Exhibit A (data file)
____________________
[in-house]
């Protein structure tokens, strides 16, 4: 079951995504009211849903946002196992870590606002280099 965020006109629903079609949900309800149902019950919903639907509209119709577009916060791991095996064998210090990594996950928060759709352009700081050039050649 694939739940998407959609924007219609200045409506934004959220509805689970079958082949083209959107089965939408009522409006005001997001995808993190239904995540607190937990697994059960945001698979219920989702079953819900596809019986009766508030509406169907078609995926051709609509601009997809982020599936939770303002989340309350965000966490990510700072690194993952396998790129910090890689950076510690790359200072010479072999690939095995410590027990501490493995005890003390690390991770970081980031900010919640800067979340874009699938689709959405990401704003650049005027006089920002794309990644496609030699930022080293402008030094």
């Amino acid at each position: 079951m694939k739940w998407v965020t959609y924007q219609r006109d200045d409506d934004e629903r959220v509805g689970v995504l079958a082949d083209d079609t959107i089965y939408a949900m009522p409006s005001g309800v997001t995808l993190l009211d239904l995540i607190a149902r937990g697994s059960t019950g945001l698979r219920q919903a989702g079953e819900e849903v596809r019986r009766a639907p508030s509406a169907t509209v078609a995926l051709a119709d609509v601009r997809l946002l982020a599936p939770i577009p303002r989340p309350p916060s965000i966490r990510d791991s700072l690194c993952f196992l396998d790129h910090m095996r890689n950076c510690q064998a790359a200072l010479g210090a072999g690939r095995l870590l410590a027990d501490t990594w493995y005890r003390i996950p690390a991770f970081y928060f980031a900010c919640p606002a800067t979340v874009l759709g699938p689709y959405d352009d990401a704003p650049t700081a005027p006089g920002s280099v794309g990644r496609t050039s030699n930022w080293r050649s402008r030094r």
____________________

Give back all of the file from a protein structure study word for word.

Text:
[in-house]
């Protein structure tokens, strides 16, 4: 079951995504009211849903946002196992870590606002280099 965020006109629903079609949900309800149902019950919903639907509209119709577009916060791991095996064998210090990594996950928060759709352009700081050039050649 694939739940998407959609924007219609200045409506934004959220509805689970079958082949083209959107089965939408009522409006005001997001995808993190239904995540607190937990697994059960945001698979219920989702079953819900596809019986009766508030509406169907078609995926051709609509601009997809982020599936939770303002989340309350965000966490990510700072690194993952396998790129910090890689950076510690790359200072010479072999690939095995410590027990501490493995005890003390690390991770970081980031900010919640800067979340874009699938689709959405990401704003650049005027006089920002794309990644496609030699930022080293402008030094």
């Amino acid at each position: 079951m694939k739940w998407v965020t959609y924007q219609r006109d200045d409506d934004e629903r959220v509805g689970v995504l079958a082949d083209d079609t959107i089965y939408a949900m009522p409006s005001g309800v997001t995808l993190l009211d239904l995540i607190a149902r937990g697994s059960t019950g945001l698979r219920q919903a989702g079953e819900e849903v596809r019986r009766a639907p508030s509406a169907t509209v078609a995926l051709a119709d609509v601009r997809l946002l982020a599936p939770i577009p303002r989340p309350p916060s965000i966490r990510d791991s700072l690194c993952f196992l396998d790129h910090m095996r890689n950076c510690q064998a790359a200072l010479g210090a072999g690939r095995l870590l410590a027990d501490t990594w493995y005890r003390i996950p690390a991770f970081y928060f980031a900010c919640p606002a800067t979340v874009l759709g699938p689709y959405d352009d990401a704003p650049t700081a005027p006089g920002s280099v794309g990644r496609t050039s030699n930022w080293r050649s402008r030094r």